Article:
The farm bill is passed roughly every five years and directs the major programs administered by the U.S. Department of Agriculture, including crop insurance and farmland conservation funding. The farm bill also contains the Supplemental Nutrition Assistance Program (SNAP), formerly known as food stamps, which is by far the legislation’s biggest spending category. In the last farm bill, the Agricultural Act of 2014, SNAP accounted for 80 percent of the $489 billion in outlays for 2014-2018.

House Agriculture Committee Chairman Mike Conaway (R-Texas) hopes to release his draft farm bill this week, but he faces stiff opposition from Democrats on the committee who objected to provisions in the nutrition title that aimed to push more able-bodied food stamp recipients into jobs. House Speaker Paul Ryan (R-Wis.) has been pitching such programs as part of the GOP initiative to turn welfare programs into “workfare.” Last week, Pat Roberts (R-Kan.), chairman of the Senate Agriculture Committee, said that his staff has already started sharing legislative text with minority staff on the committee and that he plans to begin moving a bill in April.

Most major provisions of the Farm Bill expire at the end of FY18 on Sept. 30.

NCSL Opposes Pre-emption Provision in Farm Bill

NCSL staff is working with Republican and Democratic members of the House Agriculture Committee to highlight the strong opposition to a bill from Representative Steve King (R-Iowa), the Protect Interstate Commerce Act of 2018, which may be included in the committee’s base bill. In a letter sent on Feb. 28, NCSL, along with other organizations representing county and local officials, wrote that “The bill would pre-empt state and local agricultural laws and statutes that aim to protect the safety and well-being of our nation’s farmland, waterways, [and] forests.”

NCSL Contacts: Abbie Gruwell (SNAP), Haley Nicholson (SNAP),  Ben Husch (Agriculture), Kristen Hildreth (Agriculture)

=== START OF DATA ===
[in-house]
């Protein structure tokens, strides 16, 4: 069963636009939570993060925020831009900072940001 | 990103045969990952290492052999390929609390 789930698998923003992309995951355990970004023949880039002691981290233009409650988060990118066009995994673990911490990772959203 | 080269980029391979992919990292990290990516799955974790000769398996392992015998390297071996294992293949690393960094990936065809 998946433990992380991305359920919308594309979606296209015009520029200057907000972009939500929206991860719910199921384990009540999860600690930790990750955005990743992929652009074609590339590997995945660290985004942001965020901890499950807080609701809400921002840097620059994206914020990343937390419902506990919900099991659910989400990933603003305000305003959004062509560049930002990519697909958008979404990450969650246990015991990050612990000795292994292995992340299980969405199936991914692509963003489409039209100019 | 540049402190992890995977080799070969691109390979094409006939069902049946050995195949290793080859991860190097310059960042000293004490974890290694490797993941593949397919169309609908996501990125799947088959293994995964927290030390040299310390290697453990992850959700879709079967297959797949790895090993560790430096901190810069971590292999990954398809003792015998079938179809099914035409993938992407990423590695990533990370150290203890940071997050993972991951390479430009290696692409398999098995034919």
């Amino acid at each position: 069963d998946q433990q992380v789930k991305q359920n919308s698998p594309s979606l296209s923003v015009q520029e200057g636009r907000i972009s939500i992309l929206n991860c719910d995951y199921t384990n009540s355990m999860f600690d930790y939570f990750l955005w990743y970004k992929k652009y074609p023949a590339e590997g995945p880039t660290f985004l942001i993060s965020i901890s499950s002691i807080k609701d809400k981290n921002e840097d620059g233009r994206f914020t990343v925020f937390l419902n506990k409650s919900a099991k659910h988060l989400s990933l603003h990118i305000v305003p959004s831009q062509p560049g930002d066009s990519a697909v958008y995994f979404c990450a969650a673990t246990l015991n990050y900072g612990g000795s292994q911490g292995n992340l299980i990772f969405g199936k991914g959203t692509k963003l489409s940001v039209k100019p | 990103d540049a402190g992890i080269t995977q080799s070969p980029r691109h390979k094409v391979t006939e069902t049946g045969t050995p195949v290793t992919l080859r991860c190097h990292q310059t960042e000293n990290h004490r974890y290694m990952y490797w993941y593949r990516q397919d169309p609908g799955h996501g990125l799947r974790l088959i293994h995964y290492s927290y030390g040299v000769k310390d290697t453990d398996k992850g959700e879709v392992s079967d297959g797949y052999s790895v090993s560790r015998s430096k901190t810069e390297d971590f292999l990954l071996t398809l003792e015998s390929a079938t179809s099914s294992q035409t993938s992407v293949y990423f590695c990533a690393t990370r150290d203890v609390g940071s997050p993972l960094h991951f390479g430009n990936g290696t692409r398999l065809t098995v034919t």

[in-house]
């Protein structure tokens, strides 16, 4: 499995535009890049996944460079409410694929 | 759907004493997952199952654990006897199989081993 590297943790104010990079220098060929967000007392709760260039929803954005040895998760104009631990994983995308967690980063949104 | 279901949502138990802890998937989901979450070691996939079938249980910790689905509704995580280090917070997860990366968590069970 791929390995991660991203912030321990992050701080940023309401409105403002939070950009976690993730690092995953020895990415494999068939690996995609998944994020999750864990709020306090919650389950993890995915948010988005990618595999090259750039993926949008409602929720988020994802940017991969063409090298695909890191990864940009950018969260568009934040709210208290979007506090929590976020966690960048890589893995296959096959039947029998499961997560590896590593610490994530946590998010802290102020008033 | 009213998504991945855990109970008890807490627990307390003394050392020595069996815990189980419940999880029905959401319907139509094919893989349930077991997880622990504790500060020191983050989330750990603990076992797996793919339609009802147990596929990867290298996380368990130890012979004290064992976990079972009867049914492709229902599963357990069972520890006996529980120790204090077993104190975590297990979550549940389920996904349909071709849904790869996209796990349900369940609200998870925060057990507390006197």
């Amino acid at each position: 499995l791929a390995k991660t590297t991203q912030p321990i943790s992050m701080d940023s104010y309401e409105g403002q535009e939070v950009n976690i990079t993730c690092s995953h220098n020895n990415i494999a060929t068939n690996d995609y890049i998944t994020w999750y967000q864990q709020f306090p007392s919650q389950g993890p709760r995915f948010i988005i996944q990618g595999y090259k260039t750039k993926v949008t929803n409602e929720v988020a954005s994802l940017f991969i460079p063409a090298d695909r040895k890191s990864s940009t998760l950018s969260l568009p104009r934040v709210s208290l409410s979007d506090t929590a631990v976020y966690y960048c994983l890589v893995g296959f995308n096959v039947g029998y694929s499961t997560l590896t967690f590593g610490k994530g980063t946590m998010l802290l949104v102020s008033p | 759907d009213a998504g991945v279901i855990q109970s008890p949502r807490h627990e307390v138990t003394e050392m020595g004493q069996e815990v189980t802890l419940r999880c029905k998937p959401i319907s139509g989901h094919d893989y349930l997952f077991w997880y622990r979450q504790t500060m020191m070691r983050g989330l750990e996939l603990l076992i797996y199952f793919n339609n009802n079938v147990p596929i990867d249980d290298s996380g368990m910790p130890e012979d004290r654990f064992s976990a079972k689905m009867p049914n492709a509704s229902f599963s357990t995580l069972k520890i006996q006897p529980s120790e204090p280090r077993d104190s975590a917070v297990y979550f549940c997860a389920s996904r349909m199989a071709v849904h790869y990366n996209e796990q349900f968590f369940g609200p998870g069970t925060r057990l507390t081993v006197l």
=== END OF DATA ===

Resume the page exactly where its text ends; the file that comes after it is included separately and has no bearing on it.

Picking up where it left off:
President Trump’s Tariffs to Go Into Effect

Last Thursday, President Donald Trump signed two proclamations levying tariffs on aluminum and steel imports. A 25 percent ad valorem tariff on steel articles and a 10 percent charge on aluminum will go into effect on all countries except Canada and Mexico beginning March 23. Opponents of this move believe that the tariffs will worsen economic relations, possibly leading to a trade war while also creating higher costs for U.S. consumers. The administration believes it will help the U.S. steel and aluminum industries as well as bring other countries to the table to negotiate U.S. national security concerns. Congressional Republicans have also voiced their opposition and have even threatened to introduce legislation to block the tariffs.

NCSL Contact: Jon Jukuri

Registration Is Open for the 2018 NCSL Legislative Summit

NCSL’s 2018 Legislative Summit will take place in Los Angeles, July 30-Aug. 2. Connect with legislative peers and policy innovators and explore the constantly changing work of state legislatures. From skills training to policy deep dives, you'll take home ideas you can put into action in your state.

DYK?

In 1922, Alice Robertson of Oklahoma became the first woman to preside over the U.S. House of Representatives.

The NCSL Legislative Summit business meeting, Setting the States’ Agenda, is where NCSL adopts the policy directives and resolutions that guide NCSL’s advocacy before Congress, the White House and federal agencies.

Visit the Summit Registration webpage or www.NCSL.org for more information.

Speaker Ryan: Infrastructure Package to Be in “5 or 6 Different Bills”

During a March 8 event in Atlanta, House Speaker Ryan said Congress will begin to work on infrastructure legislation in the coming weeks, but instead of one large package, he said that “the plan is to do this in about five or six different bills.”

Congress is expected to include a short-term reauthorization of the Federal Aviation Administration, which expires on March 31, in the omnibus bill to allow time for a formal reauthorization of the agency in the summer. The speaker also plans to include some infrastructure funding in the massive spending bill, which he called a “down payment on the infrastructure plan.” Additionally, a third infrastructure bill expected from Congress is a new Water Resources Development Act (WRDA) that provides federal funding for ports, inland waterways and drinking water infrastructure.